We occupy the same position we have held for the past few days

Joseph Culver Letter, June 25, 1864, Page 1

Hd. Qurs. Co. “A” 129th Regt. Ills. Vols.
In the Field Near Marietta, Ga.
June 25th 1864
My Dear Wife

We occupy the same position we have held for the past few days. The weather is very warm, but by planting bushes in the ground we manage to keep in the shade & comparatively comfortable. The Enemy’s balls still keep flying over our heads, at times quite close to us. No one has been injured since yesterday morning, & only one in our Regt. since we came here.1

We are all in good health with plenty to eat for which we have every reason to be thankful. This Campaign is becoming very tiresome, & all would be glad for a short respite in which to rest. It is now almost 60 days since we left Wauhatchie, &, during that time, it has been almost one incessant roll of musketry & cannonading. Though tired we are still determined to carry out as near as possible the original intention of the Campaign.2 We have heard heavy cannonading in the direction of Kenesaw mountains all morning.3 With what result we cannot tell.

We have no late news from Grant’s Army, except that they were rapidly crossing James River.4 Of course, none can tell the final result of all our efforts, but, trusting in God, all will be well. If I could see anything but misery in any other than a complete victory to our arms, I might doubt the intentions of Our Father. I therefore feel Satisfied that he will not sacrifice this great nation & people without the accomplishment of some great design. Victory must then be ours, & while we wish no evil to our erring enemy, yet we pray God that their eyes may be opened & that right and truth may prevail.

We have been looking for Jim Morrow for several days, but he has not yet arrived.5 Judd was back to Chattanooga & returned yesterday.6 The Rebs succeeded in destroying the R. R. Bridge near Tilton, but it was rebuilt & the trains running in 24 hours afterward.7 Green saw Sergt. Gaff this morning; he was well.

There is heavy skirmishing on our right, &, as we may have work to do here,8 I must close. I have not heard from Bros. John or Sammy for some time. Give my love to all. May the richest of Heaven’s blessings rest upon you. Trust ye in the Lord forever, for in the Lord Jehova is everlasting strength.

Your Affect. Husband
J. F. Culver

P.S. Nate [Hill] & Chris [Yetter] are well.

  1. On June 22d the division’s infantry was too far north of the Powder Springs road to participate in the repulse of Hood’s corps at Kolb’s Farm. During the night, Butterfield’s division was relieved by Stanley’s division of Howard’s corps and marched south, camping north of the Powder Springs road in the rear of Williams’ XX Corps division. Next morning the 2d Brigade (Coburn’s) was advanced and took position north of the road, within musket range of the foe’s breastworks, and entrenched. South of the road was a line of works occupied by the XXIII Corps. The 129th Illinois, along with other units of the 1st Brigade, was posted in support of Coburn’s soldiers. On June 24 a number of men from the 129th were sent forward to man the picket line, and one of them was killed. O. R., Ser. I, Vol. XXXVIII, pt. II, pp. 326, 367, 382, 440; Grunert, History of the 129th Illinois, p. 78. []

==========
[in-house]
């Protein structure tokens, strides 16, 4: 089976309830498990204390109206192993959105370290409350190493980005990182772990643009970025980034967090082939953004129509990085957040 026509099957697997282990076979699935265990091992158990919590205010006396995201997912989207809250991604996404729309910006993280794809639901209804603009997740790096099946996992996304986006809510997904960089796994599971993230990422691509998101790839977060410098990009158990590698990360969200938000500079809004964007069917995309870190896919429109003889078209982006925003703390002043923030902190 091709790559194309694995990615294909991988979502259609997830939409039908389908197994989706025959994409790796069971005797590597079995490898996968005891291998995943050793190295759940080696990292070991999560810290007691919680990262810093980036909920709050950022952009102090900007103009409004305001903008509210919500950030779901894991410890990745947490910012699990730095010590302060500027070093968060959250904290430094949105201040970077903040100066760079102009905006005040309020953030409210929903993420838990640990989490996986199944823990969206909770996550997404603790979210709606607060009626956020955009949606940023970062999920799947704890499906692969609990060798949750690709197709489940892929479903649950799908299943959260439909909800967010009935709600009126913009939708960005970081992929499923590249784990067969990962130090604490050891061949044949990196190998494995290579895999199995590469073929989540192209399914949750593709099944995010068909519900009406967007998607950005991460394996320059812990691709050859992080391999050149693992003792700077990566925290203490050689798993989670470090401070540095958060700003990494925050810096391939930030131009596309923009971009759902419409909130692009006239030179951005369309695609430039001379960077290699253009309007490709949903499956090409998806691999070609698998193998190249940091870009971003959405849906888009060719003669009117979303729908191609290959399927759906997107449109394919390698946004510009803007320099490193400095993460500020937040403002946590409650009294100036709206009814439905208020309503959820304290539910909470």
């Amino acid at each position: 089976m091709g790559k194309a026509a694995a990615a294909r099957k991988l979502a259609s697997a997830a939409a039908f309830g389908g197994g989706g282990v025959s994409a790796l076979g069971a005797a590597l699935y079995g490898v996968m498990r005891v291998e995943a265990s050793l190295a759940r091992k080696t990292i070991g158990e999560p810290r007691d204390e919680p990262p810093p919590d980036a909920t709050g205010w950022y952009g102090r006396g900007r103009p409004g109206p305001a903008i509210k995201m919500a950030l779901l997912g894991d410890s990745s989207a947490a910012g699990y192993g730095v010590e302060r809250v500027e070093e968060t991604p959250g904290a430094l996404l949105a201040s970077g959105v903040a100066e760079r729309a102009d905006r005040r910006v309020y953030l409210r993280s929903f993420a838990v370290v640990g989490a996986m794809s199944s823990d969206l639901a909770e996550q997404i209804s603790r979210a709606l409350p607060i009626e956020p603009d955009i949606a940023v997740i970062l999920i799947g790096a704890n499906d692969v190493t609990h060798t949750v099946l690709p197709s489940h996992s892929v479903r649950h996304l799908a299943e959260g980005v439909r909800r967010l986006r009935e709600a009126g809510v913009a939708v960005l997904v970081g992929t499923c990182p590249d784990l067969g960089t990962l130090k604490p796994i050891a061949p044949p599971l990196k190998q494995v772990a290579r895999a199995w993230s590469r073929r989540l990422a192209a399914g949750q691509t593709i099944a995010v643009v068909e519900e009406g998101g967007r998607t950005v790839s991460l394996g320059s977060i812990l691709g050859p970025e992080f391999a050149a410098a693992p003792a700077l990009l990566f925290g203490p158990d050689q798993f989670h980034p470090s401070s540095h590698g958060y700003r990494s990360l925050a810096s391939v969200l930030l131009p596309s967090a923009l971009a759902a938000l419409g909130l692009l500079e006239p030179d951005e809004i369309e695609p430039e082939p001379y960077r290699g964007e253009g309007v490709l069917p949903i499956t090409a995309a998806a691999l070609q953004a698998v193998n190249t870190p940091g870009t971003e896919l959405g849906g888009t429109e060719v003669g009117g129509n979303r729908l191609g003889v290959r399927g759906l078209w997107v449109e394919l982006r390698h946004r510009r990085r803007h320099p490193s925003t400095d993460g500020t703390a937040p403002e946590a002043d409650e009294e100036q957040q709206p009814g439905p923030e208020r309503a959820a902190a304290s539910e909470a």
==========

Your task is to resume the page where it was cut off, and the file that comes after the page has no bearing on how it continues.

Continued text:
2. The mission given Sherman’s “army group” by General Grant was the destruction of the Confederate Army of Tennessee. []
  3. Big and Little Kennesaw Mountains were four miles north of the camp of the 129th Illinois, and during the day there was a “heavy cannonade from [a] Rebel battery on the mountain.” O. R., Ser. I, Vol. XXXVIII, pt. IV, p. 594. []
  4. Checkmated by General Lee’s Army of Northern Virginia at Cold Harbor, General Grant skillfully disengaged Meade’s Army of the Potomac. Stealing a march on Lee, the Army of the Potomac crossed the James River on a pontoon bridge. On June 15 the Army of the James, supported by one corps from the Army of the Potomac, attacked and captured a section of the fortifications guarding the eastern approaches to Petersburg. The Federals were unable to exploit this success, and the Confederates pulied back, dug in, and held. []
  5. Sergeant Morrow had been sent to Illinois in February on recruiting duty. Regimental Papers, 129th Illinois, NA. []
  6. Curtis J. Judd, a 24-year-old clerk, was mustered into service on Sept. 8, 1862, as a private in Company B, 129th Illinois Infantry, and was detached as the colonel’s clerk even days later. Judd was promoted regimental sergeant major on April 17, 1863. Sergeant Major Judd was mustered out near Washington, D.C., June 8, 1865. Compiled Service Records of Union Soldiers, NA. []
  7. On the night of June 23, 300 Confederate horse-soldiers struck the Western & Atlantic Railroad near Dalton. One bridge was burned and a second heavily damaged by the raiders. O.R., Ser. I, Vol. XXXVIII, pt. IV, p. 587. []
  8. General Schofield’s troops, south of the Powder Springs road, sought to outflank Hood’s corps by extending their right. O.R., Ser. I, Vol. XXXVIII, pt. II, p. 514. []

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